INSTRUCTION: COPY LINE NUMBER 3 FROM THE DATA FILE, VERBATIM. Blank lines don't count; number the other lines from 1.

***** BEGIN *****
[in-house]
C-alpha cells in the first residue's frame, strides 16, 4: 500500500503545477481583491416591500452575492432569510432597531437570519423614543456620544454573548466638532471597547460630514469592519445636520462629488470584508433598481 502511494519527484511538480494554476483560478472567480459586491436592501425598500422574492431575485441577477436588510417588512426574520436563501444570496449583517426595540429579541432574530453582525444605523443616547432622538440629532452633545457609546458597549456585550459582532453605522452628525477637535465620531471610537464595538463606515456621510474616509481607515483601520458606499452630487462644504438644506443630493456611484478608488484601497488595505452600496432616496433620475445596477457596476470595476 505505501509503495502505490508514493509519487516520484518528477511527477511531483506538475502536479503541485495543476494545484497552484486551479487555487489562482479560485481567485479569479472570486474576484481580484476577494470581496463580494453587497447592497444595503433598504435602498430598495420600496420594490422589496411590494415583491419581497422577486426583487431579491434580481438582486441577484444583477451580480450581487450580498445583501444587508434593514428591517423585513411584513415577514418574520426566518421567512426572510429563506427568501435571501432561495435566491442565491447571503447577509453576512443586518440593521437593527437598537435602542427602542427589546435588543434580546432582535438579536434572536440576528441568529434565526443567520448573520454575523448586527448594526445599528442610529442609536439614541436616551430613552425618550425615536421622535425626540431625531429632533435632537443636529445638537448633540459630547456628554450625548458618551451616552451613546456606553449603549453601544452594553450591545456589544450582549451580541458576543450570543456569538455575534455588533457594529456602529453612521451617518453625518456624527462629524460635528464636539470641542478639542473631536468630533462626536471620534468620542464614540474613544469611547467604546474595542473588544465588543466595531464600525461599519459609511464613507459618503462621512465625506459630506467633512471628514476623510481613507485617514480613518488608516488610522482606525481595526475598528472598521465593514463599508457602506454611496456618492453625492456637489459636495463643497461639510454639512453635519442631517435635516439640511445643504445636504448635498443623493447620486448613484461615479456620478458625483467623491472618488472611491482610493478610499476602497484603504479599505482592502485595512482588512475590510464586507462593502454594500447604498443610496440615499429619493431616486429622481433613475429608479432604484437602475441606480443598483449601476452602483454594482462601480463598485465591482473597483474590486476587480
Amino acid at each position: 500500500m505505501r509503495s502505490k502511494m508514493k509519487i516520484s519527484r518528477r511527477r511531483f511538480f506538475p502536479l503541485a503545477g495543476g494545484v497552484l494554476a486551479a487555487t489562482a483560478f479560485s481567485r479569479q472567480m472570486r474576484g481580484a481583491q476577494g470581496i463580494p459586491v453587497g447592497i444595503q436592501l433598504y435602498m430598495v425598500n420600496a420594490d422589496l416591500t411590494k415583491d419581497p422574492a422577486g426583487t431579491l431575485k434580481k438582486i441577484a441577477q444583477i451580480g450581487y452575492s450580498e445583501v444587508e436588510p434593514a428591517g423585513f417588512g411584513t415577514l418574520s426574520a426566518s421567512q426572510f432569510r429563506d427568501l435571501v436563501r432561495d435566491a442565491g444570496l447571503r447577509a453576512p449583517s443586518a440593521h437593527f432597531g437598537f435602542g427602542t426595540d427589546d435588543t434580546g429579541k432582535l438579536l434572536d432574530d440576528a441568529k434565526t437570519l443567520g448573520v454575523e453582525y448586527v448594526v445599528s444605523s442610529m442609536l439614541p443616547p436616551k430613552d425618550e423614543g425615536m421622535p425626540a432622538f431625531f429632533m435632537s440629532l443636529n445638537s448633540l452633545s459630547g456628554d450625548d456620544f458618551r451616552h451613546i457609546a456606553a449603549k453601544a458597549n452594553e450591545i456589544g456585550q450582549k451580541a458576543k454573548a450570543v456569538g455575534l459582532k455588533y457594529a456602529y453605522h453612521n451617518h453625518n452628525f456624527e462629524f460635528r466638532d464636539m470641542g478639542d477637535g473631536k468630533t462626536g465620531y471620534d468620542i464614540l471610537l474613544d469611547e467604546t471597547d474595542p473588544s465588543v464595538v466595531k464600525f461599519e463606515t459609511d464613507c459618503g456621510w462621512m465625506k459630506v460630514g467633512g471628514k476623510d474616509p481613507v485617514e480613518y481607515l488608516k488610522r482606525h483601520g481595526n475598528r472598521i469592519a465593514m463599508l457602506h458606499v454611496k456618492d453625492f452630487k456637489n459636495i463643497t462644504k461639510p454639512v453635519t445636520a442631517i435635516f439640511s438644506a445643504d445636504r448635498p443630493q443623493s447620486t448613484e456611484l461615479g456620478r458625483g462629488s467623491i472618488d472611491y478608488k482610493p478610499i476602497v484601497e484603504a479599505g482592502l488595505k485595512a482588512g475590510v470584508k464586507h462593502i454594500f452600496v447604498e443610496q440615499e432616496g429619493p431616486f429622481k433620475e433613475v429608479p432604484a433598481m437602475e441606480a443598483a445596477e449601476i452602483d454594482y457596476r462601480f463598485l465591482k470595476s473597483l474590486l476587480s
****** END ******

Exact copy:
Amino acid at each position: 500500500m505505501r509503495s502505490k502511494m508514493k509519487i516520484s519527484r518528477r511527477r511531483f511538480f506538475p502536479l503541485a503545477g495543476g494545484v497552484l494554476a486551479a487555487t489562482a483560478f479560485s481567485r479569479q472567480m472570486r474576484g481580484a481583491q476577494g470581496i463580494p459586491v453587497g447592497i444595503q436592501l433598504y435602498m430598495v425598500n420600496a420594490d422589496l416591500t411590494k415583491d419581497p422574492a422577486g426583487t431579491l431575485k434580481k438582486i441577484a441577477q444583477i451580480g450581487y452575492s450580498e445583501v444587508e436588510p434593514a428591517g423585513f417588512g411584513t415577514l418574520s426574520a426566518s421567512q426572510f432569510r429563506d427568501l435571501v436563501r432561495d435566491a442565491g444570496l447571503r447577509a453576512p449583517s443586518a440593521h437593527f432597531g437598537f435602542g427602542t426595540d427589546d435588543t434580546g429579541k432582535l438579536l434572536d432574530d440576528a441568529k434565526t437570519l443567520g448573520v454575523e453582525y448586527v448594526v445599528s444605523s442610529m442609536l439614541p443616547p436616551k430613552d425618550e423614543g425615536m421622535p425626540a432622538f431625531f429632533m435632537s440629532l443636529n445638537s448633540l452633545s459630547g456628554d450625548d456620544f458618551r451616552h451613546i457609546a456606553a449603549k453601544a458597549n452594553e450591545i456589544g456585550q450582549k451580541a458576543k454573548a450570543v456569538g455575534l459582532k455588533y457594529a456602529y453605522h453612521n451617518h453625518n452628525f456624527e462629524f460635528r466638532d464636539m470641542g478639542d477637535g473631536k468630533t462626536g465620531y471620534d468620542i464614540l471610537l474613544d469611547e467604546t471597547d474595542p473588544s465588543v464595538v466595531k464600525f461599519e463606515t459609511d464613507c459618503g456621510w462621512m465625506k459630506v460630514g467633512g471628514k476623510d474616509p481613507v485617514e480613518y481607515l488608516k488610522r482606525h483601520g481595526n475598528r472598521i469592519a465593514m463599508l457602506h458606499v454611496k456618492d453625492f452630487k456637489n459636495i463643497t462644504k461639510p454639512v453635519t445636520a442631517i435635516f439640511s438644506a445643504d445636504r448635498p443630493q443623493s447620486t448613484e456611484l461615479g456620478r458625483g462629488s467623491i472618488d472611491y478608488k482610493p478610499i476602497v484601497e484603504a479599505g482592502l488595505k485595512a482588512g475590510v470584508k464586507h462593502i454594500f452600496v447604498e443610496q440615499e432616496g429619493p431616486f429622481k433620475e433613475v429608479p432604484a433598481m437602475e441606480a443598483a445596477e449601476i452602483d454594482y457596476r462601480f463598485l465591482k470595476s473597483l474590486l476587480s